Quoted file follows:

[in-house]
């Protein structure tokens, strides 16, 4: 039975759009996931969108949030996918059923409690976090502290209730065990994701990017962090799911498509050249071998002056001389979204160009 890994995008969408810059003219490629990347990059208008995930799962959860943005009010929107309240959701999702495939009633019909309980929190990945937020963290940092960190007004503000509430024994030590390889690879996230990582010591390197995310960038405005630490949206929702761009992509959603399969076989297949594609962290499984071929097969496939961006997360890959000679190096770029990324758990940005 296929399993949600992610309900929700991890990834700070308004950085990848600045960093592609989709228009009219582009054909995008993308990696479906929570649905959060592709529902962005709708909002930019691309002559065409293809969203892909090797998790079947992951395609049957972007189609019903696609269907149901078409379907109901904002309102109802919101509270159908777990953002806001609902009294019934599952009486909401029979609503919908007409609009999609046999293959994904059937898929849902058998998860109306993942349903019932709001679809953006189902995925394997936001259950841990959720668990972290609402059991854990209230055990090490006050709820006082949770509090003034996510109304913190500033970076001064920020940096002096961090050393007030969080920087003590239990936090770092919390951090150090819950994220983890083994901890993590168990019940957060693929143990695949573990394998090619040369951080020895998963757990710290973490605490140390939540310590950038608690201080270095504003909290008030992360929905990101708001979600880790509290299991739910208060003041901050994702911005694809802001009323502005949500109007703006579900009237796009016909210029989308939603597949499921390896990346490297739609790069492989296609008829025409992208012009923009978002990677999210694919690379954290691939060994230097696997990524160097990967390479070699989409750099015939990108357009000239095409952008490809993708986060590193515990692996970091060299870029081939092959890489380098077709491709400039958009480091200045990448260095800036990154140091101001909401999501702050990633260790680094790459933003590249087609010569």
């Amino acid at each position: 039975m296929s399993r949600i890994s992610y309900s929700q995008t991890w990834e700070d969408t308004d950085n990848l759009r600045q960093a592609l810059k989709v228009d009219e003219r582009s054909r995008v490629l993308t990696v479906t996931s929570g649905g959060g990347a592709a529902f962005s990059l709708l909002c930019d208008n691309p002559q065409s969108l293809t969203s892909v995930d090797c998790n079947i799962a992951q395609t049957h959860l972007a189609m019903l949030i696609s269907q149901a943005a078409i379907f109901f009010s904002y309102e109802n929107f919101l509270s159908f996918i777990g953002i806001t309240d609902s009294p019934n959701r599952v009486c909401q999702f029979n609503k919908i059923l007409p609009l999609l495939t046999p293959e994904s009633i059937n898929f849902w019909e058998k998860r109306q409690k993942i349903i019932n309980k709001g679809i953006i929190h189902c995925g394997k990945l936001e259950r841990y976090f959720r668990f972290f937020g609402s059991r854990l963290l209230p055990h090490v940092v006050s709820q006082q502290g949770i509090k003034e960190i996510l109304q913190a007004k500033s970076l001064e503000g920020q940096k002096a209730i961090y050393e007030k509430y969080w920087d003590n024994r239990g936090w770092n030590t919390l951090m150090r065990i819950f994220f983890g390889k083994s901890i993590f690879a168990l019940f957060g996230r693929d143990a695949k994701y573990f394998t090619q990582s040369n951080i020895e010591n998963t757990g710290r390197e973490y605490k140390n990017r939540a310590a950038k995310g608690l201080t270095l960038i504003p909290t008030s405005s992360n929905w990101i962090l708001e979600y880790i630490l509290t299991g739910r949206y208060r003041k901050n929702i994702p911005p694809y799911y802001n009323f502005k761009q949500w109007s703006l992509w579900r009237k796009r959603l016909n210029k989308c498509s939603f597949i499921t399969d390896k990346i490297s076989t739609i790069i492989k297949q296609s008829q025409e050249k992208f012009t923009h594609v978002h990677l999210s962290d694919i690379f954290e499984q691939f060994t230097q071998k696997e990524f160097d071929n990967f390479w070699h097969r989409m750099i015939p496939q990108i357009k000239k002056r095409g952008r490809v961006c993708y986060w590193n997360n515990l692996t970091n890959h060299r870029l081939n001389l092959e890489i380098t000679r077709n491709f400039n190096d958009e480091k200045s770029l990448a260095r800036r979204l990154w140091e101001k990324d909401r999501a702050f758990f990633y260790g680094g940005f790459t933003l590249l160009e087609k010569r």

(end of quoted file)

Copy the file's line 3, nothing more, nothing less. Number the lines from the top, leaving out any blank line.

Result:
């Amino acid at each position: 039975m296929s399993r949600i890994s992610y309900s929700q995008t991890w990834e700070d969408t308004d950085n990848l759009r600045q960093a592609l810059k989709v228009d009219e003219r582009s054909r995008v490629l993308t990696v479906t996931s929570g649905g959060g990347a592709a529902f962005s990059l709708l909002c930019d208008n691309p002559q065409s969108l293809t969203s892909v995930d090797c998790n079947i799962a992951q395609t049957h959860l972007a189609m019903l949030i696609s269907q149901a943005a078409i379907f109901f009010s904002y309102e109802n929107f919101l509270s159908f996918i777990g953002i806001t309240d609902s009294p019934n959701r599952v009486c909401q999702f029979n609503k919908i059923l007409p609009l999609l495939t046999p293959e994904s009633i059937n898929f849902w019909e058998k998860r109306q409690k993942i349903i019932n309980k709001g679809i953006i929190h189902c995925g394997k990945l936001e259950r841990y976090f959720r668990f972290f937020g609402s059991r854990l963290l209230p055990h090490v940092v006050s709820q006082q502290g949770i509090k003034e960190i996510l109304q913190a007004k500033s970076l001064e503000g920020q940096k002096a209730i961090y050393e007030k509430y969080w920087d003590n024994r239990g936090w770092n030590t919390l951090m150090r065990i819950f994220f983890g390889k083994s901890i993590f690879a168990l019940f957060g996230r693929d143990a695949k994701y573990f394998t090619q990582s040369n951080i020895e010591n998963t757990g710290r390197e973490y605490k140390n990017r939540a310590a950038k995310g608690l201080t270095l960038i504003p909290t008030s405005s992360n929905w990101i962090l708001e979600y880790i630490l509290t299991g739910r949206y208060r003041k901050n929702i994702p911005p694809y799911y802001n009323f502005k761009q949500w109007s703006l992509w579900r009237k796009r959603l016909n210029k989308c498509s939603f597949i499921t399969d390896k990346i490297s076989t739609i790069i492989k297949q296609s008829q025409e050249k992208f012009t923009h594609v978002h990677l999210s962290d694919i690379f954290e499984q691939f060994t230097q071998k696997e990524f160097d071929n990967f390479w070699h097969r989409m750099i015939p496939q990108i357009k000239k002056r095409g952008r490809v961006c993708y986060w590193n997360n515990l692996t970091n890959h060299r870029l081939n001389l092959e890489i380098t000679r077709n491709f400039n190096d958009e480091k200045s770029l990448a260095r800036r979204l990154w140091e101001k990324d909401r999501a702050f758990f990633y260790g680094g940005f790459t933003l590249l160009e087609k010569r």